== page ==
Well, not exactly. Sam Harris, the affable atheist who claims that a system of morality can be established by scientific thinking, leaves a hole in his system big enough to drive a juggernaut through. He starts with the age-old utilitarian presumption that pain is bad and pleasure is good, and the even more preposterous presumption that everybody agrees on those two truisms.
Let’s look at the purely material facts. It took medical science, in the guise of the National Institutes of Health, until the late 1960s to discover that physical pain is bad for you. Duuuh. Until then, it was regarded as, at best, merely a symptom, an indicator of some other problem. It was useful, and interesting, only to the extent that it was a valid and scalable indicator (that is, that severe pain indicated a serious problem, while minor pain correlated with a minor problem. Which in fact ain’t necessarily so.) The use of anesthesia for surgery goes back to the ancient Greeks and their contemporaries in India and China. But it was used, not because it made the patient feel better, but because it’s easier to operate on a patient who can’t fight back. Medical science (such as it was) was perfectly fine with pain in situations that did not inconvenience the physician or, more especially, the surgeon. (Docs here, please feel free to argue this point.) Which is why anesthesia for childbirth was not widely used until the late 19th century, and faced strong opposition from both the medical profession and religious authorities then.
Religious authorities. Ah yes, there’s the rub. There’s where Sam Harris meets his unacknowledged opposition. Genesis 3:16 portrays the Holy One telling Eve, “I will sharpen the pain of your pregnancy, and in pain you will give birth.” So the Victorian divines told their medical opposite numbers, who are you to mess with the divine plan? Women are supposed to have pain in childbirth. It took Queen Victoria herself to overwhelm these pronouncements by having her 7th, 8th, and 9th children delivered with the assistance of chloroform. (Her Majesty was in many ways not all that Victorian. She was also one of the first people in England to have a telephone in her home.)
Well, okay, Jeremy Bentham had propounded, long before Victoria made pain relief in childbirth socially acceptable, the philosophy of utilitarianism, the goal of which was the greatest good (which he pretty much equated with pleasure, or at any rate the absence of pain) of the greatest number. But the church authorities didn’t like him much better than they liked anesthesia. From their point of view, Bentham was barking up the wrong tree. Material well-being was irrelevant to them. And that point of view did not die out with the Victorians. It is still with us today. Innumerable religious thinkers even today tell us that suffering is not merely inevitable but, in many instances, good for us.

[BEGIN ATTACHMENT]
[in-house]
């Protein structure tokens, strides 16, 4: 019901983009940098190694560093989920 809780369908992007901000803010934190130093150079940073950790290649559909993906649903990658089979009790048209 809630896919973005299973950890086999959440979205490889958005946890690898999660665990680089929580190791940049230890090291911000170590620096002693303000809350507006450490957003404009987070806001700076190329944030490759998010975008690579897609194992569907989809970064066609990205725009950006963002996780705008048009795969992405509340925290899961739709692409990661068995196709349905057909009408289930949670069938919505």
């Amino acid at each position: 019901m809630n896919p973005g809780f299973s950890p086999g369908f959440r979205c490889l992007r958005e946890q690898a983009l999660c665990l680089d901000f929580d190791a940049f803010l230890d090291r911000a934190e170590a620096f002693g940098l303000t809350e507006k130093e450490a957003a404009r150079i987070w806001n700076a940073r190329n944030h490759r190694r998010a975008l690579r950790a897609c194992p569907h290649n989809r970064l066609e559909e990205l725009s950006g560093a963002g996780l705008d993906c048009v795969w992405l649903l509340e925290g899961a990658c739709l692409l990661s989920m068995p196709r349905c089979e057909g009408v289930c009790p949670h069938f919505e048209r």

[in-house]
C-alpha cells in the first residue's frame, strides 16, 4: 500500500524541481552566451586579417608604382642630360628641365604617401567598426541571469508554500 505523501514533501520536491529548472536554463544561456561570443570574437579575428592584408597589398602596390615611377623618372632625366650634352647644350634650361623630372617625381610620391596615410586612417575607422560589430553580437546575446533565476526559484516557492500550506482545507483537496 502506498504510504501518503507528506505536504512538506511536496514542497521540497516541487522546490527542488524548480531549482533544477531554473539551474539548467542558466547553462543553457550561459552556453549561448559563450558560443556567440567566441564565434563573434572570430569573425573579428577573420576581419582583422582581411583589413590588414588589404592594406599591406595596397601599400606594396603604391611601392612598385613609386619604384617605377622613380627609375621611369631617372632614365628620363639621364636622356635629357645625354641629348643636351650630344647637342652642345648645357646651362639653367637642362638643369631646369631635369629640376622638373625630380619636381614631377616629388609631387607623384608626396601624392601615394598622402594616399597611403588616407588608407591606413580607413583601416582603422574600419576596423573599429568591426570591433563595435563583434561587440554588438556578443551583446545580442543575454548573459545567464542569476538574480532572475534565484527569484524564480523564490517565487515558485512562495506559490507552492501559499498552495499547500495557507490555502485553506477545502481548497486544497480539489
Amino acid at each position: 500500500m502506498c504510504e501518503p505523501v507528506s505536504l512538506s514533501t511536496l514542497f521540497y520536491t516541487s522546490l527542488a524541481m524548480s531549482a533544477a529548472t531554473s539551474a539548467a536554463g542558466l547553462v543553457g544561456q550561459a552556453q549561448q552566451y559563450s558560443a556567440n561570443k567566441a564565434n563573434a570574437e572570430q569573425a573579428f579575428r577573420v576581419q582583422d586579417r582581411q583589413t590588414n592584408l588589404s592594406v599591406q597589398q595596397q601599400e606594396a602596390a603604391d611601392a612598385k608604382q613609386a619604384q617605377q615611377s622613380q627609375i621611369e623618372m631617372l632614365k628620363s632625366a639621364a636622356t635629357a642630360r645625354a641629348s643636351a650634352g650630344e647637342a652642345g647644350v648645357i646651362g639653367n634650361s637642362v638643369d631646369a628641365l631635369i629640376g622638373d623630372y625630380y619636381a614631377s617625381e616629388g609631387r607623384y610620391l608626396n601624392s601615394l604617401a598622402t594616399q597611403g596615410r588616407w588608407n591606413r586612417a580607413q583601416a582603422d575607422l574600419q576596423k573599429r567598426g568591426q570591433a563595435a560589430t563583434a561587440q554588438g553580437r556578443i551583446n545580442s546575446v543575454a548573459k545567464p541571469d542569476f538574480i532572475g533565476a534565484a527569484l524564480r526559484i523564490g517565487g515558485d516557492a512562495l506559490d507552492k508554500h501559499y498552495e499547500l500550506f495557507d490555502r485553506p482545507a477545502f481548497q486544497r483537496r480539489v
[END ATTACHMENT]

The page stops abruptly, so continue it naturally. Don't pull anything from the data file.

The most intelligent and graceful defense of this position is probably that of C. S. Lewis, in his two masterful books (separated by 20 years and the death of his beloved wife), The Problem of Pain, and A Grief Observed. Suffering, he tells us, is the Holy One’s tool for helping us become better and ultimately perfected.
The Roman Catholic view of suffering was that the sufferer could “offer up” her suffering as a form of prayer, or more accurately a form of sacrifice, to help redeem the world. Dunno whether this is still current. There is something to be said for this approach to unavoidable pain—it gives it meaning, and may thereby make it more endurable. But, at least in the Middle Ages, and even today in some monastic and ascetic communities (such as, famously, Opus Dei), people have been encouraged to deliberately seek out pain, and even inflict it on themselves, in order to be able to use it, either for one’s own spiritual improvement or for the redemption of the world, or both. Orthodox Muslims seem to follow these same paths, up to and including self-inflicted suffering.
The Jewish tradition, while it does not encourage voluntary suffering, is realistic about the prevalence of unavoidable pain (as one would expect from its history.) We believe in relieving pain and suffering to the extent possible given the science and technology of the day, but we also try to confer meaning on unavoidable pain. That’s the whole point of the Book of Job.
The Buddha teaches that suffering is intrinsic to normal human existence (that’s the First Noble Truth), and that most of the ways we use to avoid or lessen it don’t work (that’s the Second one), but that enlightenment as to the true nature of human existence can enable us to transcend it (that’s #3.)
The Stoics did a lot of thinking about suffering too. They were, so far as I can tell, the first to stand the inevitable why me? on its head and ask why not me? Who am I to be exempt from the normal costs of human existence? Why should I find my own suffering any more problematic than the much greater suffering of enormous numbers of other beings, past, present,and future? They did expect this contemplation to make suffering more endurable, which is a little hard for us moderns to accept, but it’s still an approach worth taking.
Sam Harris is, of course, a neo-utilitarian who doesn’t even give credit where credit is due (thereby, according to the Talmud, postponing the redemption of the world. But I digress.) For his fellow neo-utilitarians, his argument is perfectly sound. But he’s ignoring a large proportion of the human race, which is downright dangerous, and for sure isn’t good science, since it skews the rest of his sample. Sure, it is possible to establish a utilitarian morality which is scientifically valid, if you start with utilitarian premises and are addressing only other people who accept those premises. That’s not science, that’s just technology.